A political newcomer, a Pittsburgh City Council staffer and an incumbent easily won council races Tuesday, while two other incumbents secured new terms without opposition.
Democratic nominee Deb Gross, 47, of Highland Park defeated four other candidates in a special election for the District 7 seat vacated during the summer by Patrick Dowd.
In District 8, Democrat Dan Gilman, 31, of Shadyside won the seat that his boss, Bill Peduto, decided to give up so he could run for mayor. And in District 4, Councilwoman Natalia Rudiak, 33, a Democrat from Carrick, coasted to a second term.
Democratic Council members Theresa Kail-Smith, 54, and R. Daniel Lavelle, 36, were unopposed this fall. Ms. Kail-Smith represents western neighborhoods in District 2, while Mr. Lavelle's District 6 encompasses a part of the North Side plus Downtown, the Hill District and other areas.
Ms. Gross will serve out the remaining two years of Mr. Dowd's term, while the others all won four-year terms.
Ms. Gross, Mr. Gilman and Ms. Rudiak all are allies of Mr. Peduto, who won Tuesday's mayoral race, and they likely will support his legislative agenda. Another staunch Peduto ally, Bruce Kraus, also sits on council.
Time will tell how the other five council members, including Ms. Kail-Smith and Mr. Lavelle, react to Mr. Peduto's agenda, which, he has promised, will move the city forward after the controversial tenure of outgoing Mayor Luke Ravenstahl.
"I'm obviously humbled and honored by the victory, both in the primary and tonight," Mr. Gilman said, noting he received many Republican crossover votes.
Mr. Gilman said the results in his race, the mayor's race and the races won by Ms. Gross and Ms. Rudiak show that voters are "clamoring for a more progressive vision" and a government they can "finally be proud of."
He said progressive partnership extends to the county with Executive Rich Fitzgerald.
Ms. Rudiak defeated Republican Samuel Hurst, 30, an independent cab driver from Brookline.
She has said she will use a second term to continue a string of image-enhancing and development initiatives, such as creation of a tourism "dairy district" in Carrick. Some of those projects have included novel alliances with suburban municipalities.
Ms. Rudiak said she also has worked to give community groups better tools and more staying power so they can guide community growth with less reliance on elected officials.
Ms. Rudiak said she already has spoken with Mr. Peduto and his team about "goals and priorities that we have" for District 4 and the city.
"We sealed the deal tonight," Ms. Rudiak said. "We can finally start working on the next chapter."
The district takes in Beechview, Bon Air, Brookline, Carrick, Overbrook and a small part of Mount Washington.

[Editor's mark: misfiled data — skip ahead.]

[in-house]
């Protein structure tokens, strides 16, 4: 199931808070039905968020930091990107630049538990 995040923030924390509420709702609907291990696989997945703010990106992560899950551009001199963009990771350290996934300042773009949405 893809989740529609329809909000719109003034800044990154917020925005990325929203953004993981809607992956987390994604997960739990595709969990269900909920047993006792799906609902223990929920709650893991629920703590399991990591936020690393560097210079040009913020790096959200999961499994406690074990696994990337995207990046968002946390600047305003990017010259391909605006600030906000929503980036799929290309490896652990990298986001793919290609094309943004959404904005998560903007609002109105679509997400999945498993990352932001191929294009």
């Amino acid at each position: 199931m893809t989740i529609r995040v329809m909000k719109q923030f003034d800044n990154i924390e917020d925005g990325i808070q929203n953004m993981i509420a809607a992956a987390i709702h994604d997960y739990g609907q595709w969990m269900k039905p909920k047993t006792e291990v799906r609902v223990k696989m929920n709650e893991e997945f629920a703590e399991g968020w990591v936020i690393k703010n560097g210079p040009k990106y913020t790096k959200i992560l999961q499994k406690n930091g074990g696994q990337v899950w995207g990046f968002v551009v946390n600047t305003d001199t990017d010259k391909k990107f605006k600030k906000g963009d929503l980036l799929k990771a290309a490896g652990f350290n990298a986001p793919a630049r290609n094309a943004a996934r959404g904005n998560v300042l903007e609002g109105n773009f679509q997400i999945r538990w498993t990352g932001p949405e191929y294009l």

Ms. Gross, who has worked as a consultant on development, environmental and women's issues, defeated Tony Ceoffe, 29, a former Housing Authority employee from Lawrenceville who in 2011 unsuccessfully challenged Mr. Dowd for the seat; Jim Wudarczyk, 61, a customer-service specialist from Lawrenceville; Tom Fallon, 51, a businessman and former state Senate staffer from Morningside; and Dave Powell, 42, a Morningside resident and systems administrator for the University of Pittsburgh.
Mr. Ceoffe, Mr. Wudarczyk and Mr. Fallon changed their registration from Democrat to Independent to run in the general election. Mr. Powell is a Libertarian.
Ms. Gross said she was overwhelmed by the support she received and grateful to be part of an "optimistic moment" in the city's history. "I felt that excitement, and so did the people I talked to in District 7."
Ms. Gross said her priorities include traffic calming and traffic safety in the busy district, which takes in all or part of Bloomfield, Friendship, Highland Park, Morningside, Polish Hill, Stanton Heights and the Strip District.
Mr. Gilman, who has been Mr. Peduto's top council aide for eight years, defeated Republican Mordecai Treblow, 81, a retired chemist from Squirrel Hill. Because of his ties to the incoming mayor, he's likely to wield more clout than the average freshman.
He has promised to hit the ground running, noting that he already has worked on about $2 billion in development and learned to navigate the city bureaucracy and other government agencies to deliver constituent service.
He has said his goals include infusing more technology into city services and doing more to retain the many startups coming out of the city's universities.
The district takes in Shadyside and parts of Oakland, Point Breeze and Squirrel Hill.
Joe Smydo: firstname.lastname@example.org or 412-263-1548.